The Benefits of Plant Sterols for Skin
Plant sterols in our diet and topical creams, such as Argan Oil, have amazing effects on the health of your skin.
They occur in foods and once ingested are processed into substances that protect our skin from aging and regulate many other important functions our body.
So, a healthy supply of phytosterols is essential if you want to maintain a healthy and youthful looking skin.
What are Plant Sterols?
Plant sterols are common in our foods.
The most important sterols are beta sitosterol, campesterol, and stigmasterol. All of which are found in high levels in Culinary and Cosmetic Argan Oil. Other good sources of beta sitosterol include nuts, plant oils, seeds, cereals and legumes.
Once ingested they are absorbed from the intestine into plasma and transferred to skin.
They work quickly to repair and renew aging skin. Studies found that adding 30g day of plant sterols to the diet for 6 weeks it increased beta-sitosterol levels in the skin surface.  
How do Plant Sterols Work?
When applied to the skin sterols promote cell renewal and maintain cell membranes.
This preserves the firmness and elasticity of the skin.
In other words they directly help fight the formation of lines and wrinkles.
Furthermore, they maintain skin hydration and reduce inflammation which causes blotchy complexions and acne.
Studies show that plant sterols can mimic cholesterol and prevent loss of epidermal keratinocyte membranes.
This is very important as Keratinocytes form a barrier against environmental damage and attack by viruses, parasites, pathogenic bacteria, fungi, and heat, UV radiation and water loss. They protect the skin from the effects of photo-aging by UV in sunlight.
When phytosterols, such as those in cosmetic Argan Oil, are applied to the skin they protect against collagen breakdown caused by UV light.
By promoting cell regeneration, supporting Keratincyates and accelerating collagen production sterols attack causes of skin aging from sun light and maintain skin elasticity.
Immune System – Itchy & Blotchy Skin
Phytosterols possess great anti-inflammatory properties, which makes them amazing immunity-boosters.
As a result of boosting phytosterol levels skin is less itchy, irritated or inflamed.
Less inflammation and itching means a clearer complexion with less blotchy patches, less spots and less risk of pigmentation marks due to damage by spots.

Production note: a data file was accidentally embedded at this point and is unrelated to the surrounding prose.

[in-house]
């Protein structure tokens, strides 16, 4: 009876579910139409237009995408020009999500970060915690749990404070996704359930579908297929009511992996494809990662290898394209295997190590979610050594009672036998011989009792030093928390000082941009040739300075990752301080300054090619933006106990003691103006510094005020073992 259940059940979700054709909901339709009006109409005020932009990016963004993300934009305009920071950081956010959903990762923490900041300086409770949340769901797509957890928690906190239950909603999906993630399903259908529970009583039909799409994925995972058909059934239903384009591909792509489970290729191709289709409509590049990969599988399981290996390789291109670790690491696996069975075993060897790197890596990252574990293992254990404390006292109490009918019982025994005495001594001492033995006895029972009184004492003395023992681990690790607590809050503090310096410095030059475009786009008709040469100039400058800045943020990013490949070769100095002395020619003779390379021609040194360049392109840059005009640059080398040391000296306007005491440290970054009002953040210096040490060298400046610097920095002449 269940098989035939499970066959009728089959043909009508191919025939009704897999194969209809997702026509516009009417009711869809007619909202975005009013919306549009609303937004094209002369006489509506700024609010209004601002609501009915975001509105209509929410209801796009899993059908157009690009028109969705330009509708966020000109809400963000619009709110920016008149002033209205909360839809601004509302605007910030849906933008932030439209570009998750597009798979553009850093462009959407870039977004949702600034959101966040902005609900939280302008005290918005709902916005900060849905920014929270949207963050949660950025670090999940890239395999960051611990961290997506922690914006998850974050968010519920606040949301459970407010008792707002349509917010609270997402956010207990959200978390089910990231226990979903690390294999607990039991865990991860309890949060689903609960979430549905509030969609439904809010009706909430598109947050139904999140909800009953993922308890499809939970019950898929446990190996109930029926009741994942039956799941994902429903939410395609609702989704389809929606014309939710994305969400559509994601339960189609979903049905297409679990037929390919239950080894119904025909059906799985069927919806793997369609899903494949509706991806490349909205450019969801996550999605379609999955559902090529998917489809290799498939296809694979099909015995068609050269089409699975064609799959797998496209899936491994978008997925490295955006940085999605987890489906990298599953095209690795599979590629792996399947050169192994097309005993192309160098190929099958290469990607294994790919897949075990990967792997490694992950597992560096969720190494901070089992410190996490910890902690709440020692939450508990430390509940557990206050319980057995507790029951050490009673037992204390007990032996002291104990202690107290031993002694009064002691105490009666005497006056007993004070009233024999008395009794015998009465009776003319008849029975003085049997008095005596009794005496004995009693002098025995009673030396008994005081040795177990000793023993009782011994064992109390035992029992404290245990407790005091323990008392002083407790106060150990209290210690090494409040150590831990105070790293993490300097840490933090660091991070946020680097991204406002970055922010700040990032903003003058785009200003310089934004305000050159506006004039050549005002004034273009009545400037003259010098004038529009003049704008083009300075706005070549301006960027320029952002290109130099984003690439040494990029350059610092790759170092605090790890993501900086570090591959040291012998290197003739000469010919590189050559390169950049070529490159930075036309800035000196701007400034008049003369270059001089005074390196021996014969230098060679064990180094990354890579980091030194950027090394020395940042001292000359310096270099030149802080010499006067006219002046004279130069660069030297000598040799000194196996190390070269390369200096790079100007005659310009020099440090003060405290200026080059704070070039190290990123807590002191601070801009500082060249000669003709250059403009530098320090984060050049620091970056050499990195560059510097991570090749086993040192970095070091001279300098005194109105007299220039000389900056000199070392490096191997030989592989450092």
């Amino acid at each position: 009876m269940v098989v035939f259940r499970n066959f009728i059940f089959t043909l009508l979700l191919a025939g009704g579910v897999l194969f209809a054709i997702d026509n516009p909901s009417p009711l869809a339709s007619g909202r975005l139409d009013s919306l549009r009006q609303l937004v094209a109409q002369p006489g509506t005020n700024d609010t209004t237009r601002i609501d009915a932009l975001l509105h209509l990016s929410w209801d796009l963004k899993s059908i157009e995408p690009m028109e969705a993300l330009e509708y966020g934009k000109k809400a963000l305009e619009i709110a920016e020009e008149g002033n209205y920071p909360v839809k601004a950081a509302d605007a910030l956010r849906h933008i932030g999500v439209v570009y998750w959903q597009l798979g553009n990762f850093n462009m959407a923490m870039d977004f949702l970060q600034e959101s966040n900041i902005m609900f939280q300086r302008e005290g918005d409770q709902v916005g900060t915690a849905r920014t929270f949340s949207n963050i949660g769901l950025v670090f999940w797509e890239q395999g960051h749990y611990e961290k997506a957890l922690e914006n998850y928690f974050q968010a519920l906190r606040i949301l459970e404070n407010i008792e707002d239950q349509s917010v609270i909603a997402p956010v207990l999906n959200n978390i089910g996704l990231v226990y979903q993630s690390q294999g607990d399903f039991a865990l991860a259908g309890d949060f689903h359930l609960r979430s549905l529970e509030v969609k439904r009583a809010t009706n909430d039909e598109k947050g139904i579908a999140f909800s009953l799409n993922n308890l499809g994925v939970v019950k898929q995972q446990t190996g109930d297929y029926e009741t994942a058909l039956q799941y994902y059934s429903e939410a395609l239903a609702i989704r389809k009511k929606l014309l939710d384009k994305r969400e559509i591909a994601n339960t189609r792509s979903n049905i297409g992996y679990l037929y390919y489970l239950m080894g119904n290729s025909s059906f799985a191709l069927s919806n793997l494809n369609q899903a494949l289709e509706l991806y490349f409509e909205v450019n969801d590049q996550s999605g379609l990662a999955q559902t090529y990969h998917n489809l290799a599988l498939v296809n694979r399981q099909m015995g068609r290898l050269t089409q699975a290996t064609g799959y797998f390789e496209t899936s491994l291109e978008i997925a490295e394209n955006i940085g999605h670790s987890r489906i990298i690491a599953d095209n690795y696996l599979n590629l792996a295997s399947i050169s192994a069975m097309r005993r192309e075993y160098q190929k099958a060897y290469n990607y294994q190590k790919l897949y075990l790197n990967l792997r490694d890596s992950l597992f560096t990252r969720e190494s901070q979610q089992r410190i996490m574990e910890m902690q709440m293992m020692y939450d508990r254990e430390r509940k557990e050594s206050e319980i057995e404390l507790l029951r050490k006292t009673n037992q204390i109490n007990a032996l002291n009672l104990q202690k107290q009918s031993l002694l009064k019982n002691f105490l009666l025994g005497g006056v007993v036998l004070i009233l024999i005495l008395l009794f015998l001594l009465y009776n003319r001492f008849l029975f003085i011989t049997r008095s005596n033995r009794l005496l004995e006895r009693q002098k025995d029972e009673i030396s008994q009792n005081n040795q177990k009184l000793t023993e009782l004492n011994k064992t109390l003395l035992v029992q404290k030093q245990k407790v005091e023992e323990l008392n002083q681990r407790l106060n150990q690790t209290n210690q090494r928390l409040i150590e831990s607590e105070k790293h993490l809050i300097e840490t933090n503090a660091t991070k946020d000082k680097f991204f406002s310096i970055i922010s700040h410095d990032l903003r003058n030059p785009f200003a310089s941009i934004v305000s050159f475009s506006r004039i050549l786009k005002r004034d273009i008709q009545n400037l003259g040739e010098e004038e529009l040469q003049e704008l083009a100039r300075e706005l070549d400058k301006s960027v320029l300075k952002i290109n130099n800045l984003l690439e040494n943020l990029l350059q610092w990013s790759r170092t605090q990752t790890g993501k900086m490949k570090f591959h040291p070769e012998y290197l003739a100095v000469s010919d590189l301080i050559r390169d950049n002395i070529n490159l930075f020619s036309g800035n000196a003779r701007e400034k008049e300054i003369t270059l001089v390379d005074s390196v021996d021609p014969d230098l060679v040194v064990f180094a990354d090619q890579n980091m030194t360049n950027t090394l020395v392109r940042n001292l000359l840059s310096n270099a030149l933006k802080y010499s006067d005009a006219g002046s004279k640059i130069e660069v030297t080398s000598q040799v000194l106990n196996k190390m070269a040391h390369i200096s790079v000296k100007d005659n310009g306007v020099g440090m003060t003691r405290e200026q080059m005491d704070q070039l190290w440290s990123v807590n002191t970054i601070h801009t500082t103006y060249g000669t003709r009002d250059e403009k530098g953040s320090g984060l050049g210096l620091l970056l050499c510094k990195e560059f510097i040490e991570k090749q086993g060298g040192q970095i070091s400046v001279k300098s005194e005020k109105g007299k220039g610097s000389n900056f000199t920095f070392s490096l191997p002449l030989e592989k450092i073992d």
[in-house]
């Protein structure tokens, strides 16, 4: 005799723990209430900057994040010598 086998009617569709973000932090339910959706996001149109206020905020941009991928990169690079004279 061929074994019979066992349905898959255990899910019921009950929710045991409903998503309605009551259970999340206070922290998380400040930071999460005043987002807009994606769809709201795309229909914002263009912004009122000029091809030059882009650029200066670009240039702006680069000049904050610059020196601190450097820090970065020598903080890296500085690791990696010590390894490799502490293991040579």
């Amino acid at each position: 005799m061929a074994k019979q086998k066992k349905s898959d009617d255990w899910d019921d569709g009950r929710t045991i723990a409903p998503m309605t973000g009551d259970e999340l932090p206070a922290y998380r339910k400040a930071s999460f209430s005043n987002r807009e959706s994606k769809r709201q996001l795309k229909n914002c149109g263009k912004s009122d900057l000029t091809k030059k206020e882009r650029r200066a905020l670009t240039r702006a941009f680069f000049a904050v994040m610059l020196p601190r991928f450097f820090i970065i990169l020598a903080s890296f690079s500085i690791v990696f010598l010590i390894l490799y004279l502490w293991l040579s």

Scars and Damaged Skin Repair
Phytosterols have a very positive impact on healing damaged skin.
As previously discussed they support the repair of injured layers of the skin by boosting the healing process.
Ingesting plant sterols in the diet and the topical application of sterol-rich oils, such as Argan or Cactus Seed Oil, has a very positive effect, healing skin damaged by scars, dermatitis, eczema and sunburn.
Dry Skin Hydration
Phytosterols reduce Transepidermal Water Loss.
A 12 week study discovered that phytosterols maintain the skin barrier and regulate absorption of cholesterol to keep skin optimally hydrated. 
During menopause there is a lowering in oestrogenic secretion that reduces skin elasticity because it causes a decrease in dermal fibroblasts collagen and elastic fibres.
It can lead to a loss of collagen in the skin of up to 30% during the first 5 years after menopause. A 2014 discovered that using argan oil led to a significant increase in water content of the epidermis.
Learn More About The Benefits of Argan Oil for Post Menopausal Skin Care >
Anti Inflammatory Sterols – Eczema & Cortisone Creams Alternative
Taking more phytosterols in your diet and using creams or natural oils containing certain phytosterols you may be able avoid using topical steroid creams.
Creams are currently under development to exploit the anti-pruritic ( anti itching ) properties of sterols. It is proposed that they may offer a more gentle alternative to topical steroid creams
Benefits Of Phytosterols for Hair Loss
It’s possible that beta sitosterol could help with hair loss and growth by helping to block DHT formation.
It is the conversion of testosterone to dihydrotestosterone DHT via the enzyme 5-alpha reductase that contributes to hair loss.
Studies identified an effect of beta sitosterol as inhibitor of 5 alpha-reductase.
The Clinical Research and Development Network, Aurora, USA ran a study with males between the ages of 23 and 64 years of age with mild to moderate androgenetic alopecia . The results showed that 60% of subjects were rated as improved over the course of the study. 
This is the first link established to support the use of natural products, such as beta sitosterol and saw palmetto, for androgenetic alopecia.
These effects may also be of benefits in the treatment of benign prostate enlargement.